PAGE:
(eight of them)

Yesterday I parked as usual at the Olentangy River Road lot where there are often many spaces and it’s a pleasant walk over the footbridge to the main part of the campus.

Parking along the river is botanically rather interesting.

There are trees there. Who knew? As Gabriel Popkin explained so well in her article (LINK), a lot of otherwise well-educated people are “tree blind.” I’m a botanist, so I guess I’m somewhat less tree blind than most folks, but still have a lot to learn, especially about oaks and hickories …and pines …and hawthorns, and…

Eastern Cottonwood
(Populus deltoides)

In the wet riparian (river-side) area, where a few years ago the drainage was restored to more natural conditions by removing a low-head dam, lowland tree species are colonizing quite well, including eastern cottonwood. This is a fast-growing species, in the same genus (Populus) as aspen. Here’s a tree joke:

Question: Why do places like Indonesia, India and China have so many aspen and cottonwood trees?

Answer: Because those are very Populus places!

Eastern cottonwood leaves are distinctively triangular. The specific epithet “deltoides” is in reference to the leaf shape.

eastern cottonwood

Aspen and cottonwood leaves tremble in the slightest breeze because they have flattened petioles. (I call them “linguine leafstalks.”)

Linguine leafstalk!

American sycamore
(Platanus occidentalis)

American sycamore is also a lowland tree, occurring mainly along rivers. There are some huge individuals on the OSU campus, including along the river bank. It’s a most distinctive tree, with bark that is constantly peeling off in irregularly shaped pieces resembling jigsaw puzzle pieces.

American sycamore has jigsaw-puzzle bark.

Sycamore can get very big! In “Flora of West Virginia,” P. D. Strausbaugh and Earl L.Core mention some pioneers named John and Samuel Pringle who lived in a hollow sycamore tree near the present site of Buckhannon (Upshur County WV) from 1764 to 1768. Sounds like fun, but it could get old after a while. (“I am quite sick of this sycamore!”) (“Oh, yeah, well I’m sick MORE of this sycamore.”)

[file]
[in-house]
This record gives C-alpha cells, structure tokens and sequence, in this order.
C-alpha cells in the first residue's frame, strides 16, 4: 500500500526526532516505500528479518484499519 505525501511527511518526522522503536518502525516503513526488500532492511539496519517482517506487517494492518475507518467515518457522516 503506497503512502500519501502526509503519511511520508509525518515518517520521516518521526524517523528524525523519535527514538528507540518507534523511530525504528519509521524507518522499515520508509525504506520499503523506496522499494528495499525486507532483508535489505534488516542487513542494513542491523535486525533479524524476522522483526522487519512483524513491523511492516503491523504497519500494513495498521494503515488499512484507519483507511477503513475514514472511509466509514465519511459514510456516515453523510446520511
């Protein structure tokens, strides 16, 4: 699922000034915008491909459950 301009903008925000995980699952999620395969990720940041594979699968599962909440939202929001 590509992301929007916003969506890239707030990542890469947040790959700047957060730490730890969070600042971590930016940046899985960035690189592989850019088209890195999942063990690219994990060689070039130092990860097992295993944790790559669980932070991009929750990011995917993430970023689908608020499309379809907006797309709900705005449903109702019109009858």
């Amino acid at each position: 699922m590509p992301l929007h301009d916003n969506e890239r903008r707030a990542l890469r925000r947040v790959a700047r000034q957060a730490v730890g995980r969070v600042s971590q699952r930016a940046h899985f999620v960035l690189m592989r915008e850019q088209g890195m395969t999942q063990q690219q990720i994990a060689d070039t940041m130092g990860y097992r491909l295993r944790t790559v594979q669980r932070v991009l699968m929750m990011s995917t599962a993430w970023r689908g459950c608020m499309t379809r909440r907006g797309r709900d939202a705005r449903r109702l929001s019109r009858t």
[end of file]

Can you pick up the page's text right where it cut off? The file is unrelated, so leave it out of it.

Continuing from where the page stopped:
American sycamore is sometimes called “buttonwood” A web site called “Dave’s Garden” (LINK) has an explanation, saying the name is self-explanatory as it was a favorite wood for making buttons.  Dave also tells us that the New York Stock Exchange was founded in 1792 according to a pact made beneath a sycamore growing along Wall Street, henceforth called the “Buttonwood Agreement.”

Sycamore trees produce their tiny wind-pollinated flowers in globose heads. Here’s a fruit cluster.

American sycamore fruits are multiples of achenes.

Ohio Buckeye
(Aesculus glabra)

Ohio buckeye is a distinctive small tree, owing to its large, oppositely arranged palmately compound leaves. It is one of the earliest trees to leaf out in the Spring, and also the earliest to lose leaves in Fall. The foliage and nuts are poisonous,and according to this interesting Illinois Wildflowers website entry, the species is avoided by deer.

Buckeye leaves fall rather early.

(Celtis occidentalis)

Hackberry is a member of the elm family (Ulmaceae) and shares with elms the overall leaf appearance –simple, alternate, doubly-serrate, and with an unequal-sided leaf base.

Hackberry leaves are unequal-sided and double-toothed.

Just based on the leaves, hackberry is a pretty indistinctive tree. It looks vaguely elm-like. In fruit, it stands apart from elms by bearing little pea-sized drupes, very unlike the dry flat winged samaras of elms. Hackberry bark is more deeply furrowed than any other Ohio tree. Later in the season look for little pencil-eraser shaped projections on the bottoms of hackberry leaves that are galls caused by a psyllid (a type of true bug in the order hemiptera). According to the Texas A&M extension service, these litle bugs sometimes enter homes!